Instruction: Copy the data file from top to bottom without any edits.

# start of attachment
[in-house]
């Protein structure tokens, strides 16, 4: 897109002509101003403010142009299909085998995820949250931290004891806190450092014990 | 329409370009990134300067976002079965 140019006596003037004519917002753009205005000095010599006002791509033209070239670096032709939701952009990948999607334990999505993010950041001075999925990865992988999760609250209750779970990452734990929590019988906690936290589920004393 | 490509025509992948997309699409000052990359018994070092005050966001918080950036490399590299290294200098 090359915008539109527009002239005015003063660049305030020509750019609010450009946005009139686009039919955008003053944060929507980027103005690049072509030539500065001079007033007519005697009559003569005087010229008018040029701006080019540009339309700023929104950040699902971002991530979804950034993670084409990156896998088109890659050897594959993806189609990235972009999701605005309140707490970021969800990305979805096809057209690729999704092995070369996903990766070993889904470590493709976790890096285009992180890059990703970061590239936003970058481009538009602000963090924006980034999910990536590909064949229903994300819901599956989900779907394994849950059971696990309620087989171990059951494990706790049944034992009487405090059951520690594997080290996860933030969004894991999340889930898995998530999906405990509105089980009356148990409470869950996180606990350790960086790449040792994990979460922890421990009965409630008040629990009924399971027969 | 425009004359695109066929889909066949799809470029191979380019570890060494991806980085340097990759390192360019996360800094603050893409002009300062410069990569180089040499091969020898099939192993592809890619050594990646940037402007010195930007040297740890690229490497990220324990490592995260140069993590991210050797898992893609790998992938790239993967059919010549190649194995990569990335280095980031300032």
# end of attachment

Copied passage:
[in-house]
């Protein structure tokens, strides 16, 4: 897109002509101003403010142009299909085998995820949250931290004891806190450092014990 | 329409370009990134300067976002079965 140019006596003037004519917002753009205005000095010599006002791509033209070239670096032709939701952009990948999607334990999505993010950041001075999925990865992988999760609250209750779970990452734990929590019988906690936290589920004393 | 490509025509992948997309699409000052990359018994070092005050966001918080950036490399590299290294200098 090359915008539109527009002239005015003063660049305030020509750019609010450009946005009139686009039919955008003053944060929507980027103005690049072509030539500065001079007033007519005697009559003569005087010229008018040029701006080019540009339309700023929104950040699902971002991530979804950034993670084409990156896998088109890659050897594959993806189609990235972009999701605005309140707490970021969800990305979805096809057209690729999704092995070369996903990766070993889904470590493709976790890096285009992180890059990703970061590239936003970058481009538009602000963090924006980034999910990536590909064949229903994300819901599956989900779907394994849950059971696990309620087989171990059951494990706790049944034992009487405090059951520690594997080290996860933030969004894991999340889930898995998530999906405990509105089980009356148990409470869950996180606990350790960086790449040792994990979460922890421990009965409630008040629990009924399971027969 | 425009004359695109066929889909066949799809470029191979380019570890060494991806980085340097990759390192360019996360800094603050893409002009300062410069990569180089040499091969020898099939192993592809890619050594990646940037402007010195930007040297740890690229490497990220324990490592995260140069993590991210050797898992893609790998992938790239993967059919010549190649194995990569990335280095980031300032």